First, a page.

This morning Pfizer has "gone hostile", not with a renewed bid but with an appeal made directly to the shareholders of AstraZeneca.
Three times the board of AstraZeneca has refused to engage in discussions with a view to agreeing a price for the company.
Now Pfizer is attempting to persuade AstraZeneca's shareholders to force its management into talks.
The tone of the disclosures Pfizer has made are much more aggressive.
It talks, once again of the "value creation" a takeover would deliver but it also warns of the potential consequences, as it sees it, of AstraZeneca deciding to go it alone.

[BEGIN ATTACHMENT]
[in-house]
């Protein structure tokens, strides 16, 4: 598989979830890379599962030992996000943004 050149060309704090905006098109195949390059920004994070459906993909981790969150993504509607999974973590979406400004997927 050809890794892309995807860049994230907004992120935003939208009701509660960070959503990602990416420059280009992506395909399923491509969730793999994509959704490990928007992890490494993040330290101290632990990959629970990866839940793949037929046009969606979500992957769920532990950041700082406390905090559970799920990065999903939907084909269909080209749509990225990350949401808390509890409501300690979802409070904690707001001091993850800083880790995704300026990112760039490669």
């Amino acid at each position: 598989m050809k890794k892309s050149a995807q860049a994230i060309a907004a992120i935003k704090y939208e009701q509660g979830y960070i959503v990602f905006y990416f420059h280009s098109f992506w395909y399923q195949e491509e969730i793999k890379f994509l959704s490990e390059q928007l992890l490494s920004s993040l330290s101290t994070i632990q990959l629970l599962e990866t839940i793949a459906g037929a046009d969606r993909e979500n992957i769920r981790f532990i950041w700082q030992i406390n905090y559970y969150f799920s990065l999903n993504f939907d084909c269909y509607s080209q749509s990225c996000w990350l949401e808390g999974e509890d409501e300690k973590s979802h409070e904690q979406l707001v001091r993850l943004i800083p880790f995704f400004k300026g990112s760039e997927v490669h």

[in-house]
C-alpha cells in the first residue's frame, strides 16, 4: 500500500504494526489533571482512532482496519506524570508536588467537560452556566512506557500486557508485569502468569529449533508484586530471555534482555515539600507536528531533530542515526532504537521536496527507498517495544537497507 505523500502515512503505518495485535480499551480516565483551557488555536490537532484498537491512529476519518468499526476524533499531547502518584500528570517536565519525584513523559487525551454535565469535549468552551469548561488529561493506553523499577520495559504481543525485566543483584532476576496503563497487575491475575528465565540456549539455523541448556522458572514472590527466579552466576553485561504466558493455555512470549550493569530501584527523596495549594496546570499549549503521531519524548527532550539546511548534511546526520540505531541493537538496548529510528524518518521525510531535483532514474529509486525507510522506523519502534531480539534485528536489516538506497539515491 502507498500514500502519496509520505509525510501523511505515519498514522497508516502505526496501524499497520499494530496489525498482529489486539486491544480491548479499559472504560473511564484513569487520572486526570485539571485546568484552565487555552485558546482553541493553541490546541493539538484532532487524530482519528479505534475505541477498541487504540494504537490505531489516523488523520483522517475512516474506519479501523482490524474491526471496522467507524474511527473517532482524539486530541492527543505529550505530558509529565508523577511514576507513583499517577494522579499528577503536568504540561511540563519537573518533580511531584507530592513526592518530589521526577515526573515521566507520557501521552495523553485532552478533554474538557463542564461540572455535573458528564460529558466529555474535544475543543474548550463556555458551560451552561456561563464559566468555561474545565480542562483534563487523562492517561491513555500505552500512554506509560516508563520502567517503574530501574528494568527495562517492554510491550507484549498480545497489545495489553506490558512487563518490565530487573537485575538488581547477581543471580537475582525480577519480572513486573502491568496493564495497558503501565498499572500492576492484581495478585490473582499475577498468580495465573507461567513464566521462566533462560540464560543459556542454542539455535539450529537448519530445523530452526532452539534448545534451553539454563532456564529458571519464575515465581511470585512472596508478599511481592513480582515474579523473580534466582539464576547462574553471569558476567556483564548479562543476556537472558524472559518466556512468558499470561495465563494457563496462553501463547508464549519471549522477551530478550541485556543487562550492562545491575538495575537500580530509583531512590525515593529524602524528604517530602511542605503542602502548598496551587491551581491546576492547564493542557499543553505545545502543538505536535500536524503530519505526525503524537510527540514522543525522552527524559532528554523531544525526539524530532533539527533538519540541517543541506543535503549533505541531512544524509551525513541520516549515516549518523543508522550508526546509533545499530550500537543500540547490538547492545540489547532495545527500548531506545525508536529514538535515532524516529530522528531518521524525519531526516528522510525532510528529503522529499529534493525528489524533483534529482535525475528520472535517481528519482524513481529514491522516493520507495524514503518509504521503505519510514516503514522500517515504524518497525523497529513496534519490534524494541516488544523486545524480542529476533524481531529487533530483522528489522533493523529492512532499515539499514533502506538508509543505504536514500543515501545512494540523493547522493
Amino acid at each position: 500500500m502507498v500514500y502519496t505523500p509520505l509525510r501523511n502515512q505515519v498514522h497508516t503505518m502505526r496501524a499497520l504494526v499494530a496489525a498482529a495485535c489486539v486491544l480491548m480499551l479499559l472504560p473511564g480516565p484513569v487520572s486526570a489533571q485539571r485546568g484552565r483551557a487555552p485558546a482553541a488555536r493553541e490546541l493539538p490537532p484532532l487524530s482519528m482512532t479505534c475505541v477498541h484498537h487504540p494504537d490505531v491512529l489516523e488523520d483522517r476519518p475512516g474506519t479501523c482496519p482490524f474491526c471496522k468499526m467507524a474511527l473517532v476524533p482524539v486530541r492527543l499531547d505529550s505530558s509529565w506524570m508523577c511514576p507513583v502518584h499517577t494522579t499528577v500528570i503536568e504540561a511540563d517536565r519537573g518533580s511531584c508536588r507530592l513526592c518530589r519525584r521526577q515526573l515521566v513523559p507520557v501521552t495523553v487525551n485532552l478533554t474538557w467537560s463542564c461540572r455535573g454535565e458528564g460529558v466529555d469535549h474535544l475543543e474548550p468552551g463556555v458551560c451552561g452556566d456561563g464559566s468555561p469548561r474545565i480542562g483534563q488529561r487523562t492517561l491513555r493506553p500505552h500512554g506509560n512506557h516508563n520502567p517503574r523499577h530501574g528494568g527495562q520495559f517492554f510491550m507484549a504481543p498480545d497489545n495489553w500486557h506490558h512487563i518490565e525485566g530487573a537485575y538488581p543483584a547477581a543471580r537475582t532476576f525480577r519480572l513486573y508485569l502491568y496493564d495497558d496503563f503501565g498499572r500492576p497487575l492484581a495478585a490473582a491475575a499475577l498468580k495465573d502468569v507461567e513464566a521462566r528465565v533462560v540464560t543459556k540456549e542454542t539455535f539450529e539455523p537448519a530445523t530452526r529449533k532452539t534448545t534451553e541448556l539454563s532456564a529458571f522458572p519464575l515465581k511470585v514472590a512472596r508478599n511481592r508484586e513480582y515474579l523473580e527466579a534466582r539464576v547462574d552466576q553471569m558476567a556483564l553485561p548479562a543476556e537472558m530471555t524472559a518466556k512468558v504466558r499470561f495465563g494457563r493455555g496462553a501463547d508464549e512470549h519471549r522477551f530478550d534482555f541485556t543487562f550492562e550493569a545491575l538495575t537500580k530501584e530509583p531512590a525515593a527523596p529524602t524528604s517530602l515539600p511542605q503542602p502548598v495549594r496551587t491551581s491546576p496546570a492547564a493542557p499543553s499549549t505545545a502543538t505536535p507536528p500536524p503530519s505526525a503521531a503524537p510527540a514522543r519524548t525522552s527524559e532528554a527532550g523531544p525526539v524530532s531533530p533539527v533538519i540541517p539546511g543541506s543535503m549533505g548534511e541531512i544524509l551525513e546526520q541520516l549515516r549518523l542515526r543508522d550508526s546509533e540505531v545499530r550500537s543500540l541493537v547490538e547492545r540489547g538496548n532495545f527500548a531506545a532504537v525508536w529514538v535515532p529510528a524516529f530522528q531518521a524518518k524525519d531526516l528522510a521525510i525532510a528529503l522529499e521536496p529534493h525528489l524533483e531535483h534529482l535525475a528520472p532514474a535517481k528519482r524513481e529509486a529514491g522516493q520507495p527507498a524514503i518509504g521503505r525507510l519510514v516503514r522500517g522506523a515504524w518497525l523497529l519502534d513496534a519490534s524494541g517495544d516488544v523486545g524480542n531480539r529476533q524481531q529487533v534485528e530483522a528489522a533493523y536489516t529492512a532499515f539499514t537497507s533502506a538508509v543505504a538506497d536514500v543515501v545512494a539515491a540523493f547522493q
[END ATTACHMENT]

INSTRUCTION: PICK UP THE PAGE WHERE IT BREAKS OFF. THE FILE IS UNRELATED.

Pfizer calculates that AstraZeneca faces a "major loss of revenue" (up to $14 billion a year) as patents on its blockbuster drugs expire in the next few years.
A slide in sales, it helpfully points out, will make it more difficult to exploit the pipeline of new drugs in development, harder to grow the business elsewhere in the world and will ultimately squeeze the profitability of the company and its ability pay out dividends.
This is the opposite of seduction, its a pretty direct attempt to terrify AstraZeneca's shareholders into action.
The intention is clear, the timing is interesting. Pfizer has decided to bare its teeth on the very morning that its chief executive is set to appear before MPs in an attempt to persuade them that the Britain economy, the NHS has nothing to fear and everything to gain if this takeover is allowed to progress.